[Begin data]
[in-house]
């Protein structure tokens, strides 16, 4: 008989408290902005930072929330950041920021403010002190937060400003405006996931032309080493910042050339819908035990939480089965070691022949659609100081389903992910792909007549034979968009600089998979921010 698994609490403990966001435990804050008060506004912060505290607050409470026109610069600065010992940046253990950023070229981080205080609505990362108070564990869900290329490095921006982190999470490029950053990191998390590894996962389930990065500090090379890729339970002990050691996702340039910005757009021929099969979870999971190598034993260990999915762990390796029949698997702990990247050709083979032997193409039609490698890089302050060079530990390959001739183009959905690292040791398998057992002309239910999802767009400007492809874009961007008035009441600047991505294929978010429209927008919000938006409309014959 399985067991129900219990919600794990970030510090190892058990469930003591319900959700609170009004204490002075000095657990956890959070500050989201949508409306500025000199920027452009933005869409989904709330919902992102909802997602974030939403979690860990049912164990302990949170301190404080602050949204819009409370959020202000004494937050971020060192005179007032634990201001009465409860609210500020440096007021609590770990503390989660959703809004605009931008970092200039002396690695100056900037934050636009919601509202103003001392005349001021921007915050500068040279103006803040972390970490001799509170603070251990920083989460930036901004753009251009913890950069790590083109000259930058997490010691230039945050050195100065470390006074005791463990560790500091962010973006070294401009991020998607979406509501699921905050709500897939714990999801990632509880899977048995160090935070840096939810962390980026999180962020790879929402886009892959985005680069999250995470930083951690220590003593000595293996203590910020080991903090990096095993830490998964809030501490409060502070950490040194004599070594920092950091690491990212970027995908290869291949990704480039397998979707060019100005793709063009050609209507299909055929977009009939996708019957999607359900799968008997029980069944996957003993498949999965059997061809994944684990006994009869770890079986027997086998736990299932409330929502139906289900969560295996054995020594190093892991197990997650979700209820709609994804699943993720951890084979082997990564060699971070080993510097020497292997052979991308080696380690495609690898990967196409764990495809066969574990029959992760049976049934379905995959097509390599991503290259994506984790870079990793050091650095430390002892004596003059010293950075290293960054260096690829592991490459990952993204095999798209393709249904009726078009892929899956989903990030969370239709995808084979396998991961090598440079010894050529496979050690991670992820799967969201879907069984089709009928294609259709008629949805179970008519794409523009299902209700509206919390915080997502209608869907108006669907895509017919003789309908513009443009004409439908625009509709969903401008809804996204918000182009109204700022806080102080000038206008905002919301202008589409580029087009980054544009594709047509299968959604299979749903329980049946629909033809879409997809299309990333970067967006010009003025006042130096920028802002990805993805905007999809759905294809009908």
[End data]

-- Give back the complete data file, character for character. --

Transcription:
[in-house]
């Protein structure tokens, strides 16, 4: 008989408290902005930072929330950041920021403010002190937060400003405006996931032309080493910042050339819908035990939480089965070691022949659609100081389903992910792909007549034979968009600089998979921010 698994609490403990966001435990804050008060506004912060505290607050409470026109610069600065010992940046253990950023070229981080205080609505990362108070564990869900290329490095921006982190999470490029950053990191998390590894996962389930990065500090090379890729339970002990050691996702340039910005757009021929099969979870999971190598034993260990999915762990390796029949698997702990990247050709083979032997193409039609490698890089302050060079530990390959001739183009959905690292040791398998057992002309239910999802767009400007492809874009961007008035009441600047991505294929978010429209927008919000938006409309014959 399985067991129900219990919600794990970030510090190892058990469930003591319900959700609170009004204490002075000095657990956890959070500050989201949508409306500025000199920027452009933005869409989904709330919902992102909802997602974030939403979690860990049912164990302990949170301190404080602050949204819009409370959020202000004494937050971020060192005179007032634990201001009465409860609210500020440096007021609590770990503390989660959703809004605009931008970092200039002396690695100056900037934050636009919601509202103003001392005349001021921007915050500068040279103006803040972390970490001799509170603070251990920083989460930036901004753009251009913890950069790590083109000259930058997490010691230039945050050195100065470390006074005791463990560790500091962010973006070294401009991020998607979406509501699921905050709500897939714990999801990632509880899977048995160090935070840096939810962390980026999180962020790879929402886009892959985005680069999250995470930083951690220590003593000595293996203590910020080991903090990096095993830490998964809030501490409060502070950490040194004599070594920092950091690491990212970027995908290869291949990704480039397998979707060019100005793709063009050609209507299909055929977009009939996708019957999607359900799968008997029980069944996957003993498949999965059997061809994944684990006994009869770890079986027997086998736990299932409330929502139906289900969560295996054995020594190093892991197990997650979700209820709609994804699943993720951890084979082997990564060699971070080993510097020497292997052979991308080696380690495609690898990967196409764990495809066969574990029959992760049976049934379905995959097509390599991503290259994506984790870079990793050091650095430390002892004596003059010293950075290293960054260096690829592991490459990952993204095999798209393709249904009726078009892929899956989903990030969370239709995808084979396998991961090598440079010894050529496979050690991670992820799967969201879907069984089709009928294609259709008629949805179970008519794409523009299902209700509206919390915080997502209608869907108006669907895509017919003789309908513009443009004409439908625009509709969903401008809804996204918000182009109204700022806080102080000038206008905002919301202008589409580029087009980054544009594709047509299968959604299979749903329980049946629909033809879409997809299309990333970067967006010009003025006042130096920028802002990805993805905007999809759905294809009908």